Thousands of garment workers at one Phnom Penh factory, and about 100 more at another, protested Thursday over the new minimum wage set for the garment sector late last year, upset that those already earning higher salaries were overlooked.
After months of negotiations with unions and factories, the Labor Ministry decided in November to raise the monthly minimum wage for garment workers from $100 to $128. The new wage took effect in January, with the lowest paid workers picking up their first fattened pay checks this month.
About 3,000 workers from Quantum Clothing on Thursday demonstrated on factory-lined Veng Sreng Street demanding that those who were earning more than the minimum wage before January be given an extra $28 a month as well.
“We want the factory to give us another $28,” said Sok Sreymom, one of the protesting workers. “Without this money we earn very little. And we want the factory to give us more work to do so we can earn more money.”
Many factories have reduced overtime hours in recent months to cope with falling orders.
Chan Rath Keopisey, a local representative for the Free Trade Union, said the factory had agreed to provide more overtime and conceded to some other worker requests as well, including paid sick leave, but the workers were still deciding whether to continue protesting today.
The factory could not be reached for comment.
In a separate case, about 100 employees of Smart Shirts marched from the Stung Meanchey district factory to the National Assembly, with a brief stop at the Labor Ministry, to hand in a petition demanding a $28 raise for senior employees.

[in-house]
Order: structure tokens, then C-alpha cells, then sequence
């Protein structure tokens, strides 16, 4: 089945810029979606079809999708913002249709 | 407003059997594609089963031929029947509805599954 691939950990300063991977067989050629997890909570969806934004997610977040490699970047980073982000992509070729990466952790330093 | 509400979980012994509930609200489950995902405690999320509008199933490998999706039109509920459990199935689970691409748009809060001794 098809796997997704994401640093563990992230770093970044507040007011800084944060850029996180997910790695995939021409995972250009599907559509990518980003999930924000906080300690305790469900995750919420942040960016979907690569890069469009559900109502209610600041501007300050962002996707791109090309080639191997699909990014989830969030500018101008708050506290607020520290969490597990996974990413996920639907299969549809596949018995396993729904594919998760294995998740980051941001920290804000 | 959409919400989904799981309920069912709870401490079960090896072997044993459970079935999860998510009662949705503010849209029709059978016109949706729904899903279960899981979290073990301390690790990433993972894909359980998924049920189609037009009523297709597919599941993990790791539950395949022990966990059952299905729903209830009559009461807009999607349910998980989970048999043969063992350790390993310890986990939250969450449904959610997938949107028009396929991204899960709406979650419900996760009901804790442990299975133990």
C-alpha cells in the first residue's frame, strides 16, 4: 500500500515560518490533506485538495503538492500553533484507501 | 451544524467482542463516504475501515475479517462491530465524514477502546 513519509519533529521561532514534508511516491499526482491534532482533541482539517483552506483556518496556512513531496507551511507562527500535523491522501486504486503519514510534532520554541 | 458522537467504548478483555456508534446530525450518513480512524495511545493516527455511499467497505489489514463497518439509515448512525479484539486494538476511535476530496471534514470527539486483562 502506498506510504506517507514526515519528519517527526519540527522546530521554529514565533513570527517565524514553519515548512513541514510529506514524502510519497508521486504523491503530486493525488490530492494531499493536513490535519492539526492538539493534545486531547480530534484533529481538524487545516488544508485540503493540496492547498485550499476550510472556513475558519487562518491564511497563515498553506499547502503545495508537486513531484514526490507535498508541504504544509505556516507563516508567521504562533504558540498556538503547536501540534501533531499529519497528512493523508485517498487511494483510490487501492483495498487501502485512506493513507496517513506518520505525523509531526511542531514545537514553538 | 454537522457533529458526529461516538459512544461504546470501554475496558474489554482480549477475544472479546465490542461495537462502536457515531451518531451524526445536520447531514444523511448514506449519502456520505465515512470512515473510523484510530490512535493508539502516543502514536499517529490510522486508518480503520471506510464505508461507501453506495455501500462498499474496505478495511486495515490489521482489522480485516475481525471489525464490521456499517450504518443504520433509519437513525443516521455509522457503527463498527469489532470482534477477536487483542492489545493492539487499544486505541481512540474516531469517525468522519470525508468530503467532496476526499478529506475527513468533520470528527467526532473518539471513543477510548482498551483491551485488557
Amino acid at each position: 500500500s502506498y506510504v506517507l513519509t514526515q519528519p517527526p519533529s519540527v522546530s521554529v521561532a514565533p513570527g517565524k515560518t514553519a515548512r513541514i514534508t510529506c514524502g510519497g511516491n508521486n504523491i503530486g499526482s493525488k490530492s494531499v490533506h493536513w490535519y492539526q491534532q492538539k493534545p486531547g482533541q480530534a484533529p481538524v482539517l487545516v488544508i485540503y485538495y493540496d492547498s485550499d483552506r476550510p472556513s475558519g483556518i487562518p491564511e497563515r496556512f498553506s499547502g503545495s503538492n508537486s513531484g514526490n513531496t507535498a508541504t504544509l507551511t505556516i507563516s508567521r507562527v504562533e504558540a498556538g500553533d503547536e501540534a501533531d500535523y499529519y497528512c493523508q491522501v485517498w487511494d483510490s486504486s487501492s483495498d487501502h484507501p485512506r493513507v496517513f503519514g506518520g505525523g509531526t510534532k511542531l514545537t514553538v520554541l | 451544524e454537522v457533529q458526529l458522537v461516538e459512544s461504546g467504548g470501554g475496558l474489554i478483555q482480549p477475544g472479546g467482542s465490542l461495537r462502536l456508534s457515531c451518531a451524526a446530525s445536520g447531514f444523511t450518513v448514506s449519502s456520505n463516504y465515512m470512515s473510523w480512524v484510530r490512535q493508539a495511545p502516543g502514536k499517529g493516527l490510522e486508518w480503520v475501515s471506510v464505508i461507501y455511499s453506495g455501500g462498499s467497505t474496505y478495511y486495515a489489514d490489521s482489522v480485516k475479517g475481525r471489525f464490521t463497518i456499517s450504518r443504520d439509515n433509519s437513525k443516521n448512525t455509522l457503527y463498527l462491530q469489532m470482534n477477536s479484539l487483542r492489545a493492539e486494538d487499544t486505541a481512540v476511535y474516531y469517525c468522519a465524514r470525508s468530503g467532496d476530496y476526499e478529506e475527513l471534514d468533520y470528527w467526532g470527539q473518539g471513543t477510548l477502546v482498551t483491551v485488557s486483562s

“About 300 workers at the factory need $28 more even though they make more than $100,” said Khuen Namhor, president of the Cambodia Federation Voices of Workers Union. “The factory can’t pay everyone the same.”
The workers also want the factory to rehire four recently fired workers, as it was ordered to do by the Arbitration Council.
In Dara, the factory’s head of administration, said the company would not pay its senior employees an extra $28 but would consider paying them $3 to $5 more per month if they stopped protesting and proved themselves hard workers. Nor would the factory rehire the four fired workers, he added.
“The four [union] representatives did not work when they were employed, but they incited the workers to protest against the factory,” Mr. Dara said.
Vong Sovann, deputy director of the Labor Ministry’s labor conflict department, said he met briefly with the marchers and hoped to schedule negotiations between the factory and union for Tuesday.